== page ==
Why do we need Design Patterns? - Part 2

Part 1: Why do we need Design Patterns? Inheritance isn't enough!!!

So we know using inheritance has not worked out very well, since the duck behavior keeps changing across the subclasses, and it's not appropriate for all subclasses to have those behaviors.

The Flyable and Quackable interface sounded promising at first - except Java interfaces typically have no implementation code, so no code reuse. And whenever you need to modify a behavior, you're often forced to track down and change it in all the different subclasses where that behavior is defined,probably introducing new bugs along the way :)))


After a long time, some Godfathers from US or somewhere I don't know, they invented the Design Principle:


In other words, take the parts that vary and encapsulate them, so that later you can alter or extend the parts that vary without affecting those that don't.

As simple as this concept is, it forms the basis for almost every design patterns. All patterns provide a way to let some part of a system vary independently of all other parts.


Okay, time to pull the duck behavior out of the Duck classes!

Separating what changes from what stays the same

Different from the problems with fly() and quack(), the Duck class is working well and there are no other parts of it that appear to vary or change frequently. So we're going to leave the Duck class alone.

Separate the parts that change from those that stay the same

So we create two sets of classes (totally apart from Duck), one for fly and one for quack. Each set of classes will hold all the implementations of the respective behavior.


So how are we going to design the set of classes that implement the fly and quack behaviors?

We know that we want to assign behaviors to the instances of Duck, instantiate a new Duck instance with a specific type of flying behavior and then we want to change the behavior dynamically.

Let's look at the second Design Principle



  • Programming to an implementation:


  • Programming to an interface/superclass:


We'll use an interface to represent each behavior - for instance, FlyBehavior and QuackBehavior - each implementation of a behavior will implement one of those interfaces.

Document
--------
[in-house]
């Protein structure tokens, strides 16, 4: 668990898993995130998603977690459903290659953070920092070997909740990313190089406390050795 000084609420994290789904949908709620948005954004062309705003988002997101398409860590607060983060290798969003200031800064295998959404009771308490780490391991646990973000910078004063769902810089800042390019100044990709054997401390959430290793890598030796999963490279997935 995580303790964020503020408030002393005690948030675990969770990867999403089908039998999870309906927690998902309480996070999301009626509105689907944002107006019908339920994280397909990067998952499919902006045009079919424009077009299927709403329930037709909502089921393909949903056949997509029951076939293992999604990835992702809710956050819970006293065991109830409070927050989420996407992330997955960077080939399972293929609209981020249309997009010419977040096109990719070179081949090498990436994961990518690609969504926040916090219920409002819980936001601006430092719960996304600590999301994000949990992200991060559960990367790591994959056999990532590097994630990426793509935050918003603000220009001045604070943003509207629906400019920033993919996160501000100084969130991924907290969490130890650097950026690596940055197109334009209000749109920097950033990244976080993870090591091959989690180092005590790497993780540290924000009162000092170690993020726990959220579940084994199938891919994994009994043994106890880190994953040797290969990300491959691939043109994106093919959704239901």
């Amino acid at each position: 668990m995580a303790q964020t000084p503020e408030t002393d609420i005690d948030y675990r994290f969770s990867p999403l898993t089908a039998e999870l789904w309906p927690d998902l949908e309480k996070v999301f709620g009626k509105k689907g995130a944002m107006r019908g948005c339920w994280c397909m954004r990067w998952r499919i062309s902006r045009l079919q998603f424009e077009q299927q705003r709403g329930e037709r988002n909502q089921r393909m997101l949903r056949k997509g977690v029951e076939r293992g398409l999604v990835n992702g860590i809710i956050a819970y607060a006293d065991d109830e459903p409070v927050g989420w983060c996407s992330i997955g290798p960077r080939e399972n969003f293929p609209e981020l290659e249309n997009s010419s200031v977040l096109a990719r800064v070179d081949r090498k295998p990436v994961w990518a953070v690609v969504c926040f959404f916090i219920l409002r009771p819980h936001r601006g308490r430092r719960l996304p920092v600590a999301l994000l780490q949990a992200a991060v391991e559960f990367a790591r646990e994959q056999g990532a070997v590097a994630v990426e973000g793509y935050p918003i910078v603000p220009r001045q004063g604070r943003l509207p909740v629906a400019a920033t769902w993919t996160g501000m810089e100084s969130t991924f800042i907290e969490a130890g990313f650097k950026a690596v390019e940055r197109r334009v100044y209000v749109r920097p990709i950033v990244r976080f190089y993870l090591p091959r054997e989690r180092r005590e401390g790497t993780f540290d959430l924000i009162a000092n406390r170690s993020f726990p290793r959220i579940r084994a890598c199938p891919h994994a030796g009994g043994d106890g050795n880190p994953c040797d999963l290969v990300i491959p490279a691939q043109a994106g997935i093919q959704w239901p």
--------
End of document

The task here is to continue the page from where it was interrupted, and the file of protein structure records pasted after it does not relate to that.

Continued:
So this time it won't be the Duck classes that will implement the flying and quacking interfaces. Instead, we create a set of behavior classes.

And a behavior does not come either from a concrete implementation in the superclass Duck or by providing a specialized implementation in the subclass ifself. So we do not rely on an implementation.

With the new design, the actual implementation of the behavior won't be locked into the Duck subclass.


With this design, other types of objects can reuse our fly and quack behaviors because these behaviors are no longer hidden away in our Duck classes!

And we can add new behaviors without modifying any of our existing behavior classes or touching any of the Duck classes that use flying behaviors.

Integrating the Duck Behaviors

1. We'll add two instance variables of type FlyBehavior and QuackBehavior

  • remove the fly() and quack() methods from the Duck class
  • replace them with two similar methods, called performFly() and performQuack()


2. Implement performQuack()

public abstract class Duck {
    FlyBehavior flyBehavior;
    QuackBehavior quackBehavior;

    // rather than handling the quack behavior itself,
    // the Duck object delegates that behavior to the object
    // referenced by quackBehavior
    public void performQuack() {

In this part of code, we don't care what kind of object the concrete Duck is, all we care about is that it knows how to quack().

public class VietnamDuck extends Duck {

    // VietnamDuck inherits the quackBehavior and flyBehavior instance variables
    // from class Duck
    public MallardDuck() {
        // use Quack class to handle its quack
        // so when performQuack is called, the responsibility for the quack
        // is delegated to the Quack object
        quackBehavior = new Quack();
        // similar with flyBehavior
        flyBehavior = new FlyWithWings();

    public void display() {
        System.out.println("I'm a real Mallard duck");

It looks good :)) But I said that we should NOT program to an implementation, right? But in my constructor, I am making a new instance of a concrete Quack implementation class!

Yeah, you can set the duck's behavior type through a setter method on the Duck class, rather than by instantiating it in the duck's constructor.

So I add two new methods to the Duck class

    public void setFlyBehavior(FlyBehavior fb) {
        flyBehavior = fb;

    public void setQuackBehavior(QuackBehavior qb) {
        quackBehavior = qb;

So just call the duck's setter method.

Take a look at a big picture


So you can see that HAS-A relationship can be better than IS-A. Instead of inheriting and implementing their behavior, the ducks get their behavior by being composed with the right behavior object.

This is an important technique, is the basis of our third design principle:


As you've seen, creating systems using composition gives you a lot more flexibility, lets you change behavior at runtime as long as the object you're composing with implements the correct behavior interface.


Phewww!!! I just applied the Strategy Pattern to solve code reuse and changing requirement problems. And I showed you that Inheritance is not enough to deal with it.

We need design patterns to create a software which is ready to scale and easy to maintain, adapt with changes.

See you in my next post!!